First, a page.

For a novel that could be described as a tale about residential schools and hockey, I was pleasantly surprised. Those are two things that would not send me racing to read a novel. I never would have read Indian Horse by Richard Wagamese if it had not been a Canada Reads pick. That is one of the things i love about programs such as Canada Reads – they take me out of my reading comfort zone and it is usually worth it.
So I did not necessarily love Indian Horse, but I certainly enjoyed it. It is a deeply powerful novel. Oddly enough if you know me, it was the writing about hockey that moved me. Admittedly, I played hockey for three brief seasons during university but that did not spawn a passion for hockey in me. In fact, whatever is going on with the NHL this year is barely a blip on my radar other than to say that The National is never running late because of hockey.
Wagamese’s writing about hockey is breath taking. I was glued to the page, waiting to see elegance would arrive next on the page. Here is a small sample of a hockey scout describing the game.
“Hockey’s grace and poetry make men beautiful. The thrill of it lifts people out of their seats. Dreams unfold right before your eyes, conjured by a stick and a puck on a hundred and eighty feet of ice. The players? …. They’re conjurers.”
Wagamese takes the game of hockey and turns it into something mystical. It really is stunning.
What are Wagamese’s prospects when it comes to Canada Reads? Without having read the other contenders, I would have to say pretty good. This is a story that will appeal to all Canadians. Though chosen to represent British Columbia and Yukon, most of the narrative takes place in other regions of Canada and tells a story that occurred in virtually all regions of Canada.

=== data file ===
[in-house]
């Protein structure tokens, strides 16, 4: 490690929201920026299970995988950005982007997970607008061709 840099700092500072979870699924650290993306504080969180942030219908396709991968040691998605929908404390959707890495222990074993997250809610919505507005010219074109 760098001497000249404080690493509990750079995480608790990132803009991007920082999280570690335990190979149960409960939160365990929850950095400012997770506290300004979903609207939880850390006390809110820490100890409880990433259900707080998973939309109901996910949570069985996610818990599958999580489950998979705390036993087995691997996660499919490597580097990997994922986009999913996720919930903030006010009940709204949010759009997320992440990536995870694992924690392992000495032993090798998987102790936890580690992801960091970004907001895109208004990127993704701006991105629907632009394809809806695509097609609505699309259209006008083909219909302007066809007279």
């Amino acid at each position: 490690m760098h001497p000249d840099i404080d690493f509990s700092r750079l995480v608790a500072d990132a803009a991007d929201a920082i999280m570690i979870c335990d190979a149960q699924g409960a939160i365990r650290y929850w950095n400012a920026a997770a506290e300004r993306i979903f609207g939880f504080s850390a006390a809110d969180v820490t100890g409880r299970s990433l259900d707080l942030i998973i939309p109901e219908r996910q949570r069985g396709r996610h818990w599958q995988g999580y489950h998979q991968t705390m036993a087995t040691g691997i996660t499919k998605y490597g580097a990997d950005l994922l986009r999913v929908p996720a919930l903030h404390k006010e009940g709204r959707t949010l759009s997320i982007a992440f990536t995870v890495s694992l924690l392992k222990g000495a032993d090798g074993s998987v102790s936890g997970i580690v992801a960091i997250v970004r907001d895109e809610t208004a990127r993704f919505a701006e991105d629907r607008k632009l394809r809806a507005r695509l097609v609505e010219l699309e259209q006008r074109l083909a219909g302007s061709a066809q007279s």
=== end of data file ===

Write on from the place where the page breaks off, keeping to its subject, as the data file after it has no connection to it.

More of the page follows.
Who would like this book? Obviously this book is going to appeal to CBC listeners and followers of Canad Reads. That almost goes without saying. Hockey lovers should also count themselves in as ones who would love this book. But I would hesitate to limit Indian Horse‘s appeal to those crowds. For me it was the writing that makes Indian Horse stand out. It was absolutely luscious. I will be keeping my eyes open for anything else Wagamese writes.
I liked the book, but I don’t see what the hype is. It was. Good book, well written, but I thought the descriptions of hockey playing got boring after awhile. It is a book that will appeal to Canadians, sports fans – especially hockey fans. It also highlights important issues of residential schools and racism. But it didn’t grab me like it seems to be doing for others. Not my first pick to win Canada Reads either of the three I’ve read so far.
Jules, I think part of the reason i liked the book so much is because i wasn’t looking forward to reading it. I had low expectations in mind and it pleasantly surprised me. In terms of Canada Reads I think it has a great shot because of the hockey and residential schools. Remember Ron McLean is on the panel.
BTW i love the way you have laid out your blog posts! Wish i’d thought of that.
Ron McLean is a panellist, but he’ll be arguing against the book unless his is voted off early. So it should be interested to see his reactions on it. He the panellist to watch out for, because he is constantly debating with Don Cherry, who is quite vocal on everything.
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